New Delhi: To achieve the dream of an accessible and inclusive India, it is important to provide its women and differently-abled with equal opportunities, paralympian Deepa Malik has said.
Malik, who is the first Indian woman to have received a medal at the Paralympics said instead of restricting women and the differently-abled within the four-walls of their houses, they should be provided with opportunities and the freedom to chase their dreams.
"Giving them opportunities and freedom is important. Growth of a nation can be measured by how its women and differently-abled people are treated.
"Instead of asking them to stay back, we must create a safer and more respectful environment for them," the award-winning athlete said.
Having won a silver medal at the 2016 Summer Paralympics for shot put, Malik is the oldest paralympian at 46.
After being diagnosed with a cyst in her spinal cord, which led to 20 surgeries, Malik was eventually left paralysed below the chest.
"After some 20 surgeries I went through strenuous rehab for two-three years. Then I started walking, became a biker, played state level basketball and also turned a cricketer.
"Then doctors told me I will be paralysed below (the) chest and will never walk again," Malik said.
After the paralysis, only her arms are functional with a little strength in the neck. In the absence of any control over her body temperature, bladder and bowel movements, she has to measure and watch "every drop of water and food" that she consumes.
However, it has not kept her from being optimistic.
"I know all of this sounds too much. But I am glad that despite all the medical conditions, I know I still look hot," she quipped.
Malik, who was awarded the Padma Shri earlier this week, said it was important that the society breaks taboos around disabilities and create an inclusive space.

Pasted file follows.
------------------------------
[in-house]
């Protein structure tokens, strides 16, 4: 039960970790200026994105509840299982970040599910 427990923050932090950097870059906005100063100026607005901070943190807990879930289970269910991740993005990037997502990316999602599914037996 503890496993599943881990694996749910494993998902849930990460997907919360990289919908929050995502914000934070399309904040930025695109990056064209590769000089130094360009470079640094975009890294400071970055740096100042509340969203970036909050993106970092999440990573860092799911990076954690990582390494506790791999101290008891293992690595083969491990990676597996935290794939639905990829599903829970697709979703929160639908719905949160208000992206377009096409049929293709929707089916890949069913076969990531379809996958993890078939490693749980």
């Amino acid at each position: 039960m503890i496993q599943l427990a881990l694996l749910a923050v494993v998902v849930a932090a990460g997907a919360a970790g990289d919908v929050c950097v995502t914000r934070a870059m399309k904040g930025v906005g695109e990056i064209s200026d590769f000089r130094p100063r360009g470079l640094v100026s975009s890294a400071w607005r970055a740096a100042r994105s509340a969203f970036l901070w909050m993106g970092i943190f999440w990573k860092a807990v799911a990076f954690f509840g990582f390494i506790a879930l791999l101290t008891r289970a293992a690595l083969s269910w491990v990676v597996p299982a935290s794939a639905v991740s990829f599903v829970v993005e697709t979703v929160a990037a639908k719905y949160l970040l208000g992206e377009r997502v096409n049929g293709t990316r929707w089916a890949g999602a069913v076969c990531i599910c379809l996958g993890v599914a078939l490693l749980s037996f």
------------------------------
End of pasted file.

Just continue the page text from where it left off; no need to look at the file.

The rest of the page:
"Instead of questioning our capabilities and creating stereotypes, people must try and remove the taboos and myths around disability and give us an opportunity, give us a chance. Create facilities where we can go and exercise our hobbies," she said.
After facing troubles getting a driving licence for her custom-made motorbike, Malik fought for 19 months to get clauses changed in the Motor Vehicle Act and later became a member of the five-year planning commission to include clauses for the differently-abled.
"I realised that a lot of policies were incomplete with a lot of ambiguity. The language of such policies was hindering. For example, because of the Motor Vehicle Act it was not easy for people like me to get a driving license.
"I also helped changing the language of policies. Now they are more defined, more clear. Sports for the differently-abled are now at par with any other sport activity. The results are evident from all the medals we won at the last paralympics," she said.
Malik was speaking at a recently held event 'She Leads India', organised by UN Women in partnership with SheThePeople.TV.
Updated Date: Apr 02, 2017 19:21 PM